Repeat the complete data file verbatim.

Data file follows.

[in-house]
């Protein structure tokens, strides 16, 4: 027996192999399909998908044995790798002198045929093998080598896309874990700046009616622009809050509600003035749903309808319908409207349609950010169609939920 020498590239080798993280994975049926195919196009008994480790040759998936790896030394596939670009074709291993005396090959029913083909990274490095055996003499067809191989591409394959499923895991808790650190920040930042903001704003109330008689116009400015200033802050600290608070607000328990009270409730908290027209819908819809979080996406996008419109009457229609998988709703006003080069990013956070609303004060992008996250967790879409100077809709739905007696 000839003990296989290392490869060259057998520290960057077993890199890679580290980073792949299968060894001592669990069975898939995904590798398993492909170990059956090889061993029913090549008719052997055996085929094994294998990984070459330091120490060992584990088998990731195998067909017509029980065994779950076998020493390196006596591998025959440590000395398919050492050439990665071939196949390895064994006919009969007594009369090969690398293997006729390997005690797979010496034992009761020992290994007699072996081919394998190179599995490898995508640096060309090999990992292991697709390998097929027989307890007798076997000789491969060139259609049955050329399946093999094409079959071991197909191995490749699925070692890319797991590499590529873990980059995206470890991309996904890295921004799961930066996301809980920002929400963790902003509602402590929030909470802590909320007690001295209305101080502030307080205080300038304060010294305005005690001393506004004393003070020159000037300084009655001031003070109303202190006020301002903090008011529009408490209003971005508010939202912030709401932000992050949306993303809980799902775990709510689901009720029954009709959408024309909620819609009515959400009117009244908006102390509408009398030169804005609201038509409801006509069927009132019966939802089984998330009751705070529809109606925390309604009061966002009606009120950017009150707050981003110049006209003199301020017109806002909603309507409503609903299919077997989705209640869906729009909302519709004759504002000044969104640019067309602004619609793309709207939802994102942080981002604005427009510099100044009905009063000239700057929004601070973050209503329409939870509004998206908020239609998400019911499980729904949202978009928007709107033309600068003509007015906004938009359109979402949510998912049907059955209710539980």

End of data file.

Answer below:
[in-house]
């Protein structure tokens, strides 16, 4: 027996192999399909998908044995790798002198045929093998080598896309874990700046009616622009809050509600003035749903309808319908409207349609950010169609939920 020498590239080798993280994975049926195919196009008994480790040759998936790896030394596939670009074709291993005396090959029913083909990274490095055996003499067809191989591409394959499923895991808790650190920040930042903001704003109330008689116009400015200033802050600290608070607000328990009270409730908290027209819908819809979080996406996008419109009457229609998988709703006003080069990013956070609303004060992008996250967790879409100077809709739905007696 000839003990296989290392490869060259057998520290960057077993890199890679580290980073792949299968060894001592669990069975898939995904590798398993492909170990059956090889061993029913090549008719052997055996085929094994294998990984070459330091120490060992584990088998990731195998067909017509029980065994779950076998020493390196006596591998025959440590000395398919050492050439990665071939196949390895064994006919009969007594009369090969690398293997006729390997005690797979010496034992009761020992290994007699072996081919394998190179599995490898995508640096060309090999990992292991697709390998097929027989307890007798076997000789491969060139259609049955050329399946093999094409079959071991197909191995490749699925070692890319797991590499590529873990980059995206470890991309996904890295921004799961930066996301809980920002929400963790902003509602402590929030909470802590909320007690001295209305101080502030307080205080300038304060010294305005005690001393506004004393003070020159000037300084009655001031003070109303202190006020301002903090008011529009408490209003971005508010939202912030709401932000992050949306993303809980799902775990709510689901009720029954009709959408024309909620819609009515959400009117009244908006102390509408009398030169804005609201038509409801006509069927009132019966939802089984998330009751705070529809109606925390309604009061966002009606009120950017009150707050981003110049006209003199301020017109806002909603309507409503609903299919077997989705209640869906729009909302519709004759504002000044969104640019067309602004619609793309709207939802994102942080981002604005427009510099100044009905009063000239700057929004601070973050209503329409939870509004998206908020239609998400019911499980729904949202978009928007709107033309600068003509007015906004938009359109979402949510998912049907059955209710539980």